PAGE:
Dozens Killed In Afghanistan Despite Government-Declared Truce

At least 27 people have been reported killed in several attacks across Afghanistan on the first day of a cease-fire unilaterally declared by the government.

Taliban militants on June 12 overran a district capital in the northern province of Faryab, killing at least eight people, mainly members of the Afghan security forces, local officials said.

Hundreds of militants stormed checkpoints and police headquarters across the province, including district capital Kohistan in the overnight attack, provincial council member Manan Qateh said.

Mohammad Panah, the district governor, was among those killed in the attack, according to provincial councilor Rahmatullah Turkistani.

In neighboring Sar-e Pul Province, at least 14 members of the security forces were killed and 25 were wounded in an overnight attack by Taliban fighters, provincial council member Noor Aga Noori said. Four wounded soldiers were taken hostage.

The Taliban claimed responsibility for the attacks in Faryab and Sar-e Pul provinces.

Meanwhile, in the eastern province of Ghazni five members of the security forces were killed when a suicide bomber detonated a Humvee armored vehicle packed with explosives at the gate of Moqor district center, officials said.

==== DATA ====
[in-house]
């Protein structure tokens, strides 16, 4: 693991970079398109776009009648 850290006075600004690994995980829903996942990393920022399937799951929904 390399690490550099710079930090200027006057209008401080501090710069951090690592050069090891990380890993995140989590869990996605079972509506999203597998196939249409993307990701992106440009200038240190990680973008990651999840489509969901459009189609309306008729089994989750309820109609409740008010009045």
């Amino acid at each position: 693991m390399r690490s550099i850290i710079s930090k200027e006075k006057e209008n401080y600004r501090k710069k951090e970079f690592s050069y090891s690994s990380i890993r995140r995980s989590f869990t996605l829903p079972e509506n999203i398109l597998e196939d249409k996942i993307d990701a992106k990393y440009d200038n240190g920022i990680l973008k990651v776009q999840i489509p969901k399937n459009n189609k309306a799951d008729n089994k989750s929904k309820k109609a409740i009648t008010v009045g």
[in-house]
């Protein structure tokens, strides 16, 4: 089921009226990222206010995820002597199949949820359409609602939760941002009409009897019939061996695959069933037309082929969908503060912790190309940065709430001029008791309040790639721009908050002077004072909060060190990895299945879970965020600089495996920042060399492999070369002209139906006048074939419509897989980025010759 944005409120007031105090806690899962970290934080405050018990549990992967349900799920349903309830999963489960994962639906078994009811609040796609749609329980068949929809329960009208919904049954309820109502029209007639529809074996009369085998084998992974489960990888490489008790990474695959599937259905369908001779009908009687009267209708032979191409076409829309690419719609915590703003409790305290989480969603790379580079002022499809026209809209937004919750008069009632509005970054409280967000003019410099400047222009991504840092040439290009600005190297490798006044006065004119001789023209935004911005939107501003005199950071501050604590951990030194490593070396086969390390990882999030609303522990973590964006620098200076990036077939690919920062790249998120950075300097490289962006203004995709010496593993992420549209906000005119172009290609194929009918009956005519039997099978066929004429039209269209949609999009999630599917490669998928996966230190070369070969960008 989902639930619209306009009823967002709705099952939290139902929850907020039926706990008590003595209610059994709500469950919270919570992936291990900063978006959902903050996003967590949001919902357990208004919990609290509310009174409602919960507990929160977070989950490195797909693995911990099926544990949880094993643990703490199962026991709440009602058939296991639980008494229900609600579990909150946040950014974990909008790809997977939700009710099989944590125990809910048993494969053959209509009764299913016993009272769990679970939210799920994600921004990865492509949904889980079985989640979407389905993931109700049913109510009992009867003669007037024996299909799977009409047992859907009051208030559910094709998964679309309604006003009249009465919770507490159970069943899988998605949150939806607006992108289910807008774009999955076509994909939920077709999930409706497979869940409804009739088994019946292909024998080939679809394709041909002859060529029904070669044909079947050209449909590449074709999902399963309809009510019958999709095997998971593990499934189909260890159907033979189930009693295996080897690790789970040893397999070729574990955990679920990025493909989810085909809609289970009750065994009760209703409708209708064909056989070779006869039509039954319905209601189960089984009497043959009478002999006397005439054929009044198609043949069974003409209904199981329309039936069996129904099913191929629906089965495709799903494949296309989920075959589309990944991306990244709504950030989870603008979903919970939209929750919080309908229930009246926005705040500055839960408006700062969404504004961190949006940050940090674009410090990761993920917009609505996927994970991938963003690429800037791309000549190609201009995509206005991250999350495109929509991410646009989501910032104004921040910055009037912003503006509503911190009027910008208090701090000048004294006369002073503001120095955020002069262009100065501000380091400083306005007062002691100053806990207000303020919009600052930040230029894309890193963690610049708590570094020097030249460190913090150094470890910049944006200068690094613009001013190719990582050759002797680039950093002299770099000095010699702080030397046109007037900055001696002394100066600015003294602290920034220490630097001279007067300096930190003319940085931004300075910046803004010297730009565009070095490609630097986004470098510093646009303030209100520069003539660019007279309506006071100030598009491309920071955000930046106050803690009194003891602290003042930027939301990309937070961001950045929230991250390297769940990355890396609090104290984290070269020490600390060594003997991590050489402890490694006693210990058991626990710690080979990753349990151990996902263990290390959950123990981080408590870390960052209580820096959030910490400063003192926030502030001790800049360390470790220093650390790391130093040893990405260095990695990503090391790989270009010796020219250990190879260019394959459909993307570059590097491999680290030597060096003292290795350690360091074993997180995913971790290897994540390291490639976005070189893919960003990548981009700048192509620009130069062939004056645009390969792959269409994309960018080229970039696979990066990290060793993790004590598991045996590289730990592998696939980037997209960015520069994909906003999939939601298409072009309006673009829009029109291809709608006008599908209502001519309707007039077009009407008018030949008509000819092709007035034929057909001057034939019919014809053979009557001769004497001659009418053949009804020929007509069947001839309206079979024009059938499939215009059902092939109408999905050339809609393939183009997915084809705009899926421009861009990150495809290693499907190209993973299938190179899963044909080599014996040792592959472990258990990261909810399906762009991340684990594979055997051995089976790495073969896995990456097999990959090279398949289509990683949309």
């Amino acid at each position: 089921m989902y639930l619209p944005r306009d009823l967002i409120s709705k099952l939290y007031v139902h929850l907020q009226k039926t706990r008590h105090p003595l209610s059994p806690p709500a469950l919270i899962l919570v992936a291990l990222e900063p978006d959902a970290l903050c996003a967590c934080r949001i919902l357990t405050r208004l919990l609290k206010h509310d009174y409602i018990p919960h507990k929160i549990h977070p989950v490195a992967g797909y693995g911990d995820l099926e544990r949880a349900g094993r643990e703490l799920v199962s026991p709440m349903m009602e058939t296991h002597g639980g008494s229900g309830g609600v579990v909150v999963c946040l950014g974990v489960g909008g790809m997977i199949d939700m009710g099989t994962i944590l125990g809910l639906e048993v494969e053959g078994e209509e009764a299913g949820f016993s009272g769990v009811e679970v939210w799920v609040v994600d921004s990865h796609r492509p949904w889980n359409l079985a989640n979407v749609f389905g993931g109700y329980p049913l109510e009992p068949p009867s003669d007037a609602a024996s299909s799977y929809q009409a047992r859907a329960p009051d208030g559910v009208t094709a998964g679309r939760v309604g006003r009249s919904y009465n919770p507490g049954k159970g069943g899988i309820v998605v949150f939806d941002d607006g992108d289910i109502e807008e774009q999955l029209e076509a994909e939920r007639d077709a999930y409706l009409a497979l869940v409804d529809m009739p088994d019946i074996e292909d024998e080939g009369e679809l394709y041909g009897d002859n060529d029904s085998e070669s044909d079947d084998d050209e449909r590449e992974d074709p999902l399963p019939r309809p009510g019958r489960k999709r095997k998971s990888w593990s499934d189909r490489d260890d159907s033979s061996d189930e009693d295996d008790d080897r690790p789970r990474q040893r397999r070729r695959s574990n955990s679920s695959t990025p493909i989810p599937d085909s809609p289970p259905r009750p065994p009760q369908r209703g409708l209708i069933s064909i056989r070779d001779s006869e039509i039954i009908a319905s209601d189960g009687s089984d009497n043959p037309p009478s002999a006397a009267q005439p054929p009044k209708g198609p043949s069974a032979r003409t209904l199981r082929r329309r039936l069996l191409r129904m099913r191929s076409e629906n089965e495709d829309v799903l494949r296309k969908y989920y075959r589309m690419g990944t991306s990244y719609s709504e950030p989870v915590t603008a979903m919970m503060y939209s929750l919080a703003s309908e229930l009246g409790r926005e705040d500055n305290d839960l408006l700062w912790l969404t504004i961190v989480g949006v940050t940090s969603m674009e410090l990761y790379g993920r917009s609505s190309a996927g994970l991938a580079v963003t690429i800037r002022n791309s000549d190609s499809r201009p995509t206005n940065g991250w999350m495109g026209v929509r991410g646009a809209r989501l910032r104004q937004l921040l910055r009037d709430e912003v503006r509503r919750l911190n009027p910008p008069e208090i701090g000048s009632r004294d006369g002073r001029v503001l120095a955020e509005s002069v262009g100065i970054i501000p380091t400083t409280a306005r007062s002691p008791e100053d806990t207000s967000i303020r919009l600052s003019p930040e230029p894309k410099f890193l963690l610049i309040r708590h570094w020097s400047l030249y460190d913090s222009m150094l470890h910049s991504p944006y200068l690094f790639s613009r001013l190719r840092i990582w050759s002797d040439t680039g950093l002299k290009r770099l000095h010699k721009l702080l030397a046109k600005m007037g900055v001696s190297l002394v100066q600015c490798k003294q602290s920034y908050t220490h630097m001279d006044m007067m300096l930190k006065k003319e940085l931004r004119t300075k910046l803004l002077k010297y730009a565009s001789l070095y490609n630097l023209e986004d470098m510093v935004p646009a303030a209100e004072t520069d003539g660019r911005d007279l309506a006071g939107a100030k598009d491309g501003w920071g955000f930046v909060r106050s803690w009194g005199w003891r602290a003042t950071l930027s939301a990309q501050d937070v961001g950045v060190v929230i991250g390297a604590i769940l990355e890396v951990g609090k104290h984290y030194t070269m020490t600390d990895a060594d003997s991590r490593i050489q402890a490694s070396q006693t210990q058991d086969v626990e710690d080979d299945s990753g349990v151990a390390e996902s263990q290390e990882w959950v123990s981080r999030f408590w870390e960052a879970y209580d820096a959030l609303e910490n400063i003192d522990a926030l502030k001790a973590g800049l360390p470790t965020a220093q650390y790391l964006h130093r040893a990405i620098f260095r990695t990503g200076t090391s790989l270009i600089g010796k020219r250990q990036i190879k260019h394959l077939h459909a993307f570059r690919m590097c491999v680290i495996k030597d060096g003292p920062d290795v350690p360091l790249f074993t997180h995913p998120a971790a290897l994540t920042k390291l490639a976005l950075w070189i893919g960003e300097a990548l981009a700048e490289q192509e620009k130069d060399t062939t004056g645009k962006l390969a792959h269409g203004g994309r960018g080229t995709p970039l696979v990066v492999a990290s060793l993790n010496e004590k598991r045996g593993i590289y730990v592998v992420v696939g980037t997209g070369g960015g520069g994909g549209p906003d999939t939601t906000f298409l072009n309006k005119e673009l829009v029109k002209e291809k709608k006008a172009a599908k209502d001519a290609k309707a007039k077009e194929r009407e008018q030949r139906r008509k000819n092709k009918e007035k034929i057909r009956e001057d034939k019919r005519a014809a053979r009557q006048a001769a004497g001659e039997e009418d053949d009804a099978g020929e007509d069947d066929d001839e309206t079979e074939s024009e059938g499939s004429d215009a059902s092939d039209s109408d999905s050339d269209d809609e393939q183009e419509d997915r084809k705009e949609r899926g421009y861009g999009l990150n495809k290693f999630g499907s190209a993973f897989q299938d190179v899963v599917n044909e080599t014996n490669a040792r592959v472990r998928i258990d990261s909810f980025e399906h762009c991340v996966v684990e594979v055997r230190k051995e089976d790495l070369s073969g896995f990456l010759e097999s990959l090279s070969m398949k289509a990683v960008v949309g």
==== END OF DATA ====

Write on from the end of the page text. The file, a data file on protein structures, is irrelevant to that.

At least 26 people were wounded in the attack, said Arif Noori, spokesman for the Ghazni governor.

Noori blamed the Taliban for the attack, but no group has claimed responsibility so far.

Afghan President Ashraf Ghani has announced that police and troops would halt hostilities with the Taliban from June 12 until around June 20 for Eid al-Fitr, the holiday that caps off the Islamic fasting month of Ramadan.

However, he said that operations against other groups, including the Islamic State extremist group, would continue.

The Taliban said its fighters would stop attacking Afghan security forces but only for the first three days of Eid al-Fitr, which begins at the end of this week. The militants also said they would continue attacking U.S.-led NATO troops.

Also on June 12, Pakistan’s army chief, General Qamar Javed Bajwa, traveled to Kabul where he was set to meet with President Ghani, Pakistani military spokesman Major General Asif Ghafoor said.

Ghafoor tweeted that Pakistan “wishes to see a national unity government in Kabul and US/NATO succeeding to bring peace in Afghanistan.”

The visit comes amid tensions between Afghanistan and Pakistan, which is accused of harboring militant groups, including the Afghan Taliban. Islamabad denies the charge.

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